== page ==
According to reports in the Korean business media, a number of international companies, including China's CNPV, are to band together to invest over a billion dollars in the Saemangeum area of South Korea.
Regarding its Korean plans, a spokesperson for CNPV told pv magazine a meeting was held with Korean authorities on May 23, but that they were not releasing any further details. The reports say the company will invest $270 million in a solar cell and module production plant in the country.
It has further been reported that CNPV has chosen to invest in Korea because of the anti-dumping duties imposed on Chinese goods by America and Europe.
Milan Nitzschke, president of EU Prosun, was sanguine about the reported move by CNPV. He said, "The customs rules are clear in Europe and the U.S. If the cell comes from China, it is a Chinese module wherever it is manufactured. And if the module comes from China, it is a Chinese module wherever it is manufactured. If a company does both steps outside of China, it is not considered to be Chinese and there will be no anti-dumping duties on it."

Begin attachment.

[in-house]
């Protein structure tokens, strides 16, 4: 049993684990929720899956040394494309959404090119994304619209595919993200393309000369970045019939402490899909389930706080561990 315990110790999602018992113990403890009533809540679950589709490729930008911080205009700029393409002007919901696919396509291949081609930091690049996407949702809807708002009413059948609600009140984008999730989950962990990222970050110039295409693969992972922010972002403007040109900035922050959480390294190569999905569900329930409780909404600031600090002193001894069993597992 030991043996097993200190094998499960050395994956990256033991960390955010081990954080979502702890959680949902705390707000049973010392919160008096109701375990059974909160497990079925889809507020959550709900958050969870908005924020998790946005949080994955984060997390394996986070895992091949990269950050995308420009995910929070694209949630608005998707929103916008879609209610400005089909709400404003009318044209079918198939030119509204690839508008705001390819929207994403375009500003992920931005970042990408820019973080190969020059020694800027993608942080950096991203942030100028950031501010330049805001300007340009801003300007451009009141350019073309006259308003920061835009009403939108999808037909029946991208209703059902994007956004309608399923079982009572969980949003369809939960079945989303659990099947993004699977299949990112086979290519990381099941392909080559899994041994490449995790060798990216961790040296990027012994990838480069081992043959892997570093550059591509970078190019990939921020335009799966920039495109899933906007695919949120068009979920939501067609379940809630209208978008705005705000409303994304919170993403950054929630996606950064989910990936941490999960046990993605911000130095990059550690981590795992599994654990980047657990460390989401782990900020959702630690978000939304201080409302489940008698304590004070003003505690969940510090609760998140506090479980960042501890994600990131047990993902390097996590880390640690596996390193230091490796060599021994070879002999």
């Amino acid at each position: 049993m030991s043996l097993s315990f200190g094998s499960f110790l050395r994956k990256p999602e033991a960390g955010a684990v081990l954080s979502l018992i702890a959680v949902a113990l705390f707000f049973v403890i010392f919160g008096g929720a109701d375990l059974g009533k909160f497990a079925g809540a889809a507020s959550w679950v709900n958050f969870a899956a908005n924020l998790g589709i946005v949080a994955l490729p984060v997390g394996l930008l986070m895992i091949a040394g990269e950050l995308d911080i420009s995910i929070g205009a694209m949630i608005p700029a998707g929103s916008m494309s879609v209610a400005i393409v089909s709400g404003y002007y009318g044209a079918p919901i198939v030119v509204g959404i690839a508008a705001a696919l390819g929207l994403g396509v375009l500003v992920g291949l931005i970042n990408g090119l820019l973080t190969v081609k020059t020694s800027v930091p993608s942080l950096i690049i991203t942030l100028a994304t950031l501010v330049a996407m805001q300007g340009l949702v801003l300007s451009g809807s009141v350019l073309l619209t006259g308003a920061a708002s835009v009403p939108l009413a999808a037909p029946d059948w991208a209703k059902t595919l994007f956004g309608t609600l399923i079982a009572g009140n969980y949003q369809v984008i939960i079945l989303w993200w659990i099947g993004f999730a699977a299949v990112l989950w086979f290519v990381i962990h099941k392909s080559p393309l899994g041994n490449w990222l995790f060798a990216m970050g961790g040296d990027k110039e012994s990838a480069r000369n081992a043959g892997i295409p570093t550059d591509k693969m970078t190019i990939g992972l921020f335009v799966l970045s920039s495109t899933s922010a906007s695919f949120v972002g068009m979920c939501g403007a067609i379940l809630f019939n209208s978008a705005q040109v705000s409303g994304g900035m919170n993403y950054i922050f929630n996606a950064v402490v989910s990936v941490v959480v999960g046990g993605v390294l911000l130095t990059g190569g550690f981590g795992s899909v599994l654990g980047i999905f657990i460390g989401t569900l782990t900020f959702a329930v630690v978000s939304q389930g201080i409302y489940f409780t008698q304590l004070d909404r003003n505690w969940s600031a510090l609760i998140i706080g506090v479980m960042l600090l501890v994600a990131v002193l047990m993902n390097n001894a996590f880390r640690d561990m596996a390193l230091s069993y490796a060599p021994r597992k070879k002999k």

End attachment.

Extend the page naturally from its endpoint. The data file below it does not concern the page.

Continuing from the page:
Nitzschke added, "It is the companys decision. It seems a bit strange for a Chinese company and manufacturer to move manufacturing and jobs to a country outside China. That is something the customs will have to look at. But there is no reason why there should be a tariff."
Collaborations between China and Korea may begin a new era in the solar industry in East Asia. On June 2 in Seoul, the Chinese Commerce Minister and the Trade Minister for Korea signed a Free Trade Agreement between the two countries that is scheduled to come into force at the end of the year.
South Korea has long been considered a potential sleeping giant in the PV sector. In 2013, pv magazine reported that the country had plenty of potential but was being hamstrung by a lack of will and clear progress in adopting policies beneficial to development. A year later, this magazine reported on the about-face seemingly made with adoptions of new policies. And less than a year ago, the government announced a near $2 billion dollar program to build six energy-related businesses, including one dedicated to jumpstarting the Korean solar market.
The investment program, which was announced by the Korea Agency for Saemangeum Development & Investment (KASDI) and reported in the Korean business media, has reportedly drawn partnerships with Japans Toray Advanced Materials, Solvay of Belgium, and Korean firm OCI. KASDI said that those companies were among five that had decided to invest $1.1 billion in Saemangeum.
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